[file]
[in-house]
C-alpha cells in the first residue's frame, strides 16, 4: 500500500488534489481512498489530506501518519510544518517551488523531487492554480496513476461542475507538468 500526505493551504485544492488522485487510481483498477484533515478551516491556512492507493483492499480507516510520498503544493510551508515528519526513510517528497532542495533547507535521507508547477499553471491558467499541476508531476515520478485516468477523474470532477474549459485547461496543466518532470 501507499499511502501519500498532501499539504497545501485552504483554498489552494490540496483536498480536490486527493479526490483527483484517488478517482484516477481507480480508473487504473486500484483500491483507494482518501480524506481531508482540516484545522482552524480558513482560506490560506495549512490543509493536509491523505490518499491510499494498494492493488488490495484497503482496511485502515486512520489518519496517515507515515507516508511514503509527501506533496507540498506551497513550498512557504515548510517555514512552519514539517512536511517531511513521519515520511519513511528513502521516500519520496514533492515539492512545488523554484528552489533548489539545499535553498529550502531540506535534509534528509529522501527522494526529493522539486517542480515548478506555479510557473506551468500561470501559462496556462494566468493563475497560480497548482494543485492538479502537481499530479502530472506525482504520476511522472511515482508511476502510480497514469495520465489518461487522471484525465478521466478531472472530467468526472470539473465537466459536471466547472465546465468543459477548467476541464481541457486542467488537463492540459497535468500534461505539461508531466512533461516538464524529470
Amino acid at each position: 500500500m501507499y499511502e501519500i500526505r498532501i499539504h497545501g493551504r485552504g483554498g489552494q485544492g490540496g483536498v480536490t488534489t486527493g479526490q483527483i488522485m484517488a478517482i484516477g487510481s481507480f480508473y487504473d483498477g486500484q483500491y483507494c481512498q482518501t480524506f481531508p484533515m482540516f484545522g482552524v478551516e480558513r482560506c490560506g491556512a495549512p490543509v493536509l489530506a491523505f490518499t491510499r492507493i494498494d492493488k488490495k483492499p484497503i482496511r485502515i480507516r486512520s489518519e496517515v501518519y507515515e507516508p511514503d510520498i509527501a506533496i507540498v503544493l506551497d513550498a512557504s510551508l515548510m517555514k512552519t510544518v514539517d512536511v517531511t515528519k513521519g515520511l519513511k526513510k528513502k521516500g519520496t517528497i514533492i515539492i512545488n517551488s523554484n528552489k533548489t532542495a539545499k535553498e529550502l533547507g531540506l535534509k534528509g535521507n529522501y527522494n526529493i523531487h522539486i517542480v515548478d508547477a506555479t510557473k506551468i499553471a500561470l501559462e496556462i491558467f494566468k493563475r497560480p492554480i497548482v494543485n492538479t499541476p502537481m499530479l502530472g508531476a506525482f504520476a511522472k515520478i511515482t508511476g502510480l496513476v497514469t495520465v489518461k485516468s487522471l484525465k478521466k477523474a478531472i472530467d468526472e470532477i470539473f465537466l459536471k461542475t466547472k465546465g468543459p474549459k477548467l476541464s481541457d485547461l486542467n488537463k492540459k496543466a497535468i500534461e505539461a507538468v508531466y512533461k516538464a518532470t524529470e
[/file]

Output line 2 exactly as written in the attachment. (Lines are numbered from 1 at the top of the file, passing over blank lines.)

C-alpha cells in the first residue's frame, strides 16, 4: 500500500488534489481512498489530506501518519510544518517551488523531487492554480496513476461542475507538468 500526505493551504485544492488522485487510481483498477484533515478551516491556512492507493483492499480507516510520498503544493510551508515528519526513510517528497532542495533547507535521507508547477499553471491558467499541476508531476515520478485516468477523474470532477474549459485547461496543466518532470 501507499499511502501519500498532501499539504497545501485552504483554498489552494490540496483536498480536490486527493479526490483527483484517488478517482484516477481507480480508473487504473486500484483500491483507494482518501480524506481531508482540516484545522482552524480558513482560506490560506495549512490543509493536509491523505490518499491510499494498494492493488488490495484497503482496511485502515486512520489518519496517515507515515507516508511514503509527501506533496507540498506551497513550498512557504515548510517555514512552519514539517512536511517531511513521519515520511519513511528513502521516500519520496514533492515539492512545488523554484528552489533548489539545499535553498529550502531540506535534509534528509529522501527522494526529493522539486517542480515548478506555479510557473506551468500561470501559462496556462494566468493563475497560480497548482494543485492538479502537481499530479502530472506525482504520476511522472511515482508511476502510480497514469495520465489518461487522471484525465478521466478531472472530467468526472470539473465537466459536471466547472465546465468543459477548467476541464481541457486542467488537463492540459497535468500534461505539461508531466512533461516538464524529470